I think I'm going to take some rope and go walk the train tracks to look for the downed trees as well. The tracks are only used a handful of times a year, but they are still maintained. Crews come through and cut down anything blocking the tracks and toss it to the side. The cottonwood sucks for fire, but there is plenty of douglas fir as well, which is good stuff. We normally burn fir and cedar in this area. Hardwoods just aren't an option. I've never had a creosote issue because I grew up with my parents burning fir, pine, and tamarack. So I know how to use it without any issues.
     
    chicken girl likes this.
  6. Jan 18, 2017
    lcertuche

    lcertuche Almost Self-Reliant

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    All we have for heat is an old Ashley burner. It's not effiecient but it is all we have. On a really cold week we can burn a rick of wood. A couple of people brought us a rick each a while back which was a great blessing. On the weekends DH and sons drag up limbs and cut up, unfortunately it is mostly pine. It burns up so fast there are no coals, only ashes. We just bough another rick for $50 and try to use as little as necessary. I'm not sure if electric heaters would cost more or not. At least if the power is lost we still have heat with the wood and in a pinch I could cook it is I had to, even if it meant put an iron skillet in the firebox.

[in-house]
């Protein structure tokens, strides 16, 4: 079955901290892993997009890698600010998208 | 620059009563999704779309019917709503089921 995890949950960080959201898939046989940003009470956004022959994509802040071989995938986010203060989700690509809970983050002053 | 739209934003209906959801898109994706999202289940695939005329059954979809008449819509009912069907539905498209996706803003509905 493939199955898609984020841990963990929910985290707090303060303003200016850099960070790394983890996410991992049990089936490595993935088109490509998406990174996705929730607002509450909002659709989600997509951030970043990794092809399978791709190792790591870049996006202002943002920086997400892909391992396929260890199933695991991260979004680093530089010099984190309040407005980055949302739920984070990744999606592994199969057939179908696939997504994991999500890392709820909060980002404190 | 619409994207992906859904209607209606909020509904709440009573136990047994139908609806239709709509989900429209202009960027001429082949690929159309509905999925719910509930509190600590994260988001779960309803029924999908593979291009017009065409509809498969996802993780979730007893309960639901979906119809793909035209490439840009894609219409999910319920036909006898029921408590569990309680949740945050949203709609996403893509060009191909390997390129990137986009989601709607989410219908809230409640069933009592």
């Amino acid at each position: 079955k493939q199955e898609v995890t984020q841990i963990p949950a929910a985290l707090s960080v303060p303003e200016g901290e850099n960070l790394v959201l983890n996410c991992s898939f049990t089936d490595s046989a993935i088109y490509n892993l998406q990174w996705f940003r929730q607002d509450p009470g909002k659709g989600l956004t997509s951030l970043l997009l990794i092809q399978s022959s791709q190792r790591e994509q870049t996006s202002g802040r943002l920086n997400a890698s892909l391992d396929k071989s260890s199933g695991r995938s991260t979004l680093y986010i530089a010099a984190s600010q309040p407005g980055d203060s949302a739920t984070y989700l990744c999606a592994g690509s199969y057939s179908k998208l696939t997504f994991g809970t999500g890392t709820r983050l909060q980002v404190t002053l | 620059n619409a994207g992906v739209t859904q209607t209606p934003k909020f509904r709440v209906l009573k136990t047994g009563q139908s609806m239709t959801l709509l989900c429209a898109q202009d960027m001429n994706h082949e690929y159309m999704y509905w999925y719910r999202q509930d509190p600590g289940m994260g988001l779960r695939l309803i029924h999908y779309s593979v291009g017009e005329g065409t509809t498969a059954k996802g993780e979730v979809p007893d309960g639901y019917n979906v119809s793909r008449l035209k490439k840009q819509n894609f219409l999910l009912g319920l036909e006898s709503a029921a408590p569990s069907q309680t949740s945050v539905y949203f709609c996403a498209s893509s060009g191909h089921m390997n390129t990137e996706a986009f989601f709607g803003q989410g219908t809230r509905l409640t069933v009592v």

7. Jan 18, 2017
    NH Homesteader

    NH Homesteader Super Self-Sufficient

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    What is a rick?
     
  8. Jan 18, 2017
    frustratedearthmother

    frustratedearthmother Sustainability Master

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    I turned the breaker off to the hot tub....too stinkin' hot to get in it lately and DH needs to clean the filter and get the chemicals right anyway. Is it silly of me to be wishing for colder weather so I can take a good soak???
     
  9. Jan 18, 2017
    NH Homesteader

    NH Homesteader Super Self-Sufficient

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    Would you like my weather? It's about 30 and we have a couple of inches of fresh snow on the ground!
     
    frustratedearthmother likes this.
  10. Jan 18, 2017
    Hinotori

    Hinotori Super Self-Sufficient

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    We only use about a cord of wood a normal winter. I clean out the stove about once a month. Not much ash. I had to learn to split the wood smaller for use in this stove.

    I finally got Mom and Dad to understand that they also needed to split it smaller for the new one up at the cabin. Mom complained they couldn't load the firebox for the whole night. Smaller logs fit better and fixed that. They were too used to the old Blaze Queen that was there. That's what they still have at the house. That thing would use as much wood in one night as I use in 3-4 days and they are both designed to heat the same amount of space. The ash amount was horrid as well with unburned coals.